Hand These Home Maintenance Projects Over to Your Kids

Hand These Home Maintenance Projects Over to Your Kids
Photo: Chubykin Arkady, Shutterstock

Kids are natural-born helpers. If there’s a job to do around the house, chances are good they’re willing to pitch in and help. We’ve got an age-by-age guide to kids’ chores, but they also love to assist on the occasional DIY home improvement project. Here are a few kid-friendly home maintenance projects you can hand over to your kids with minimal supervision needed.

Appoint them the household “Safety Chief”

Kids can help out with a few key safety checks that are important but also straightforward. Kids who are old enough to read can check the tags on your fire extinguisher to make sure it’s charged and up to date. They can also help to test and replace batteries in smoke and carbon monoxide detectors. In addition, if you have emergency preparedness kits with food and water, kids can help check the expiration dates and make sure that batteries are in stock and fully charged. They can also help count out candles and other supplies.

Let them fix squeaks and creaks

Give kids a chunk of beeswax and show them how to rub some into a squeaky hinge or floorboard. Then let them loose to hunt for creaks throughout the home. This is a simple but surprisingly fun task for kids, and using beeswax means it is completely safe and non-toxic for any age. They can also do this for shovels, trowels, and other kid-safe yard equipment to protect and lubricate tools (although for this those tools, closer supervision is a good idea).

Ask them to help hang art or decor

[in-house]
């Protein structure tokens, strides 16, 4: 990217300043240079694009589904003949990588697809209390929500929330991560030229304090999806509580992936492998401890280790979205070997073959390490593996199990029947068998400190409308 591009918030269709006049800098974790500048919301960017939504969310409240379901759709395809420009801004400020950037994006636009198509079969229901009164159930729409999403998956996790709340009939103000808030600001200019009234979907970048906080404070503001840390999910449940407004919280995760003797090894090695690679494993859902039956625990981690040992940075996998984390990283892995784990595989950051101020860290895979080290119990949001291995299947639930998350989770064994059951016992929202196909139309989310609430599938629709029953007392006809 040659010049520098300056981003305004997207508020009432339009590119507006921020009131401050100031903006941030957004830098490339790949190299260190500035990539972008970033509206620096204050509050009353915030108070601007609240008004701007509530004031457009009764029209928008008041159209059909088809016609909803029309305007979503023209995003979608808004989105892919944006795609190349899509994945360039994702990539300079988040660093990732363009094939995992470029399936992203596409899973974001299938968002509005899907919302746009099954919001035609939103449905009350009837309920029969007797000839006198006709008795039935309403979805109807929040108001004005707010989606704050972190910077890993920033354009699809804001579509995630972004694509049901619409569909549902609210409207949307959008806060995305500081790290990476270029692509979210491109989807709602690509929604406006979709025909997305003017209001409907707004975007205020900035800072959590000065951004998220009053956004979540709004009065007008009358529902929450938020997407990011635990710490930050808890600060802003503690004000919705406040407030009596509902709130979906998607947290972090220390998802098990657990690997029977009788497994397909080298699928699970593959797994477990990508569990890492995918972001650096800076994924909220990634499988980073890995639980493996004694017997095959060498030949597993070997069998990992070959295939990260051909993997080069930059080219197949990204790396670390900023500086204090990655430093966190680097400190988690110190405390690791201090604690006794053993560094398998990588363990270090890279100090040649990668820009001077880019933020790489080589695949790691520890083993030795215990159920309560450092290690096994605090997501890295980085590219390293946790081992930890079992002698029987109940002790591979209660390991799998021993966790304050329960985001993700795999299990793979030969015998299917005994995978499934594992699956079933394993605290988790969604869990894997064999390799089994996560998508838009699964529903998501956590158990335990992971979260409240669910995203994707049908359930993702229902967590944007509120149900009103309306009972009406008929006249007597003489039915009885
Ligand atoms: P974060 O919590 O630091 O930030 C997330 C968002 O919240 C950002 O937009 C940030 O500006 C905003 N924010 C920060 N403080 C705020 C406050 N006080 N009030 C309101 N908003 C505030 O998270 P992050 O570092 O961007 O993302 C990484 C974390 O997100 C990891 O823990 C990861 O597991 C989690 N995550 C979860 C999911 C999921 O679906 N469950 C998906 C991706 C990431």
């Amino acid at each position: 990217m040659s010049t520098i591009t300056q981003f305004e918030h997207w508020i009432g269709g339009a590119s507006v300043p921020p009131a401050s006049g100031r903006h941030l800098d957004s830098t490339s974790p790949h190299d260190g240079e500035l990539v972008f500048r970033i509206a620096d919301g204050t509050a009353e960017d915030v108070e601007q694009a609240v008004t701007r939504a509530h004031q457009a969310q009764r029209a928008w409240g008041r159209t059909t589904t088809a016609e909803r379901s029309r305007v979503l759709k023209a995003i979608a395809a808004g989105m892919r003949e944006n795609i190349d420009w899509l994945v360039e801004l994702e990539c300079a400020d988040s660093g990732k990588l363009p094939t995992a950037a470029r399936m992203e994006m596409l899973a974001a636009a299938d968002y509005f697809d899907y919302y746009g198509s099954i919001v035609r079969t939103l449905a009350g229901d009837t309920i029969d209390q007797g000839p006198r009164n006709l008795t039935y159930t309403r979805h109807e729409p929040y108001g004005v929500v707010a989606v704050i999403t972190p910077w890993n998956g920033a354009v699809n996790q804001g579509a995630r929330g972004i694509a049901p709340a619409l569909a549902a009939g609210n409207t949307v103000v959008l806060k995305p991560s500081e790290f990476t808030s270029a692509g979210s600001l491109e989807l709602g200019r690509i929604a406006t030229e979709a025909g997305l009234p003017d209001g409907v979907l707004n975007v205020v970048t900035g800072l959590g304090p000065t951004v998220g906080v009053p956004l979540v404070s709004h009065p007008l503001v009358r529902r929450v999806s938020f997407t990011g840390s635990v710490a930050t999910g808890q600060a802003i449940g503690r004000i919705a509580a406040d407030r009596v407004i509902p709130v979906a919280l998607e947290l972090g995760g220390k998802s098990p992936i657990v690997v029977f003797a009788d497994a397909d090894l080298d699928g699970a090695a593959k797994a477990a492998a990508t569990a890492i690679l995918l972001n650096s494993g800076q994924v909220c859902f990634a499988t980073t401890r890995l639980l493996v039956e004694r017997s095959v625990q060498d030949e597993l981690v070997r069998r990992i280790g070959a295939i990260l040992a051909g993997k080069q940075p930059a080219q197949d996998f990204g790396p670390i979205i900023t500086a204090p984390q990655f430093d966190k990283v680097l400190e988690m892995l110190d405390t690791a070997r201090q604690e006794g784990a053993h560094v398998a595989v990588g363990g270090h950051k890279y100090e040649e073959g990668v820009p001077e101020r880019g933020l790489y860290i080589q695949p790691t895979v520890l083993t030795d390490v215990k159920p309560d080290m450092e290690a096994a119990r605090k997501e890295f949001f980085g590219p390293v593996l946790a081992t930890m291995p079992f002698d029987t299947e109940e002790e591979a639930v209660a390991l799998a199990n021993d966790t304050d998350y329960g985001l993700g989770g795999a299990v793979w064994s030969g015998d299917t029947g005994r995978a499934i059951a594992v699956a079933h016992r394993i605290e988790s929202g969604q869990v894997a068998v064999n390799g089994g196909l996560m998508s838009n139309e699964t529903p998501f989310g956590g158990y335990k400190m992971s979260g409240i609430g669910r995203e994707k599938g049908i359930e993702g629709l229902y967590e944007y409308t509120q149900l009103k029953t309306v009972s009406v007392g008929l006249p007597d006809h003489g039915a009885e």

Kids like stuff that lights up and makes noise (so do grown-ups), so what better chore to task them with than finding studs in the wall to hang a picture? Bust out your stud-finder and put them to work locating those studs. Although little kids can’t do the hammering, older kids might be able to assist with this part, as well. You can also have kids clean and prep the wall and help place a temporary hook if you don’t want to put holes in the wall.

Have them lubricate locks and knobs

Pencil lead is usually made from graphite these days — and it turns out that graphite is an excellent lubricant for metal surfaces. So, give a kid a pencil, have them rub some on the keys to your locks, and then turn the locks a few times with the keys. This is a fun, kid-safe way to prevent sticky locks. You can also try this trick on metal latches and handles if they are sticky. Just rub a little bit of pencil lead into the latch, and turn the knob a few times.

Task them with finding burnt-out bulbs

Have kids go around outside and inside the house and check for lightbulbs that aren’t working. They can flip each switch and activate every motion sensor. If they’re old enough, they can help you replace bulbs, but younger kids should stay well away from open lightbulb sockets. Have them make a list of the lights that you replace and the dates for future reference.

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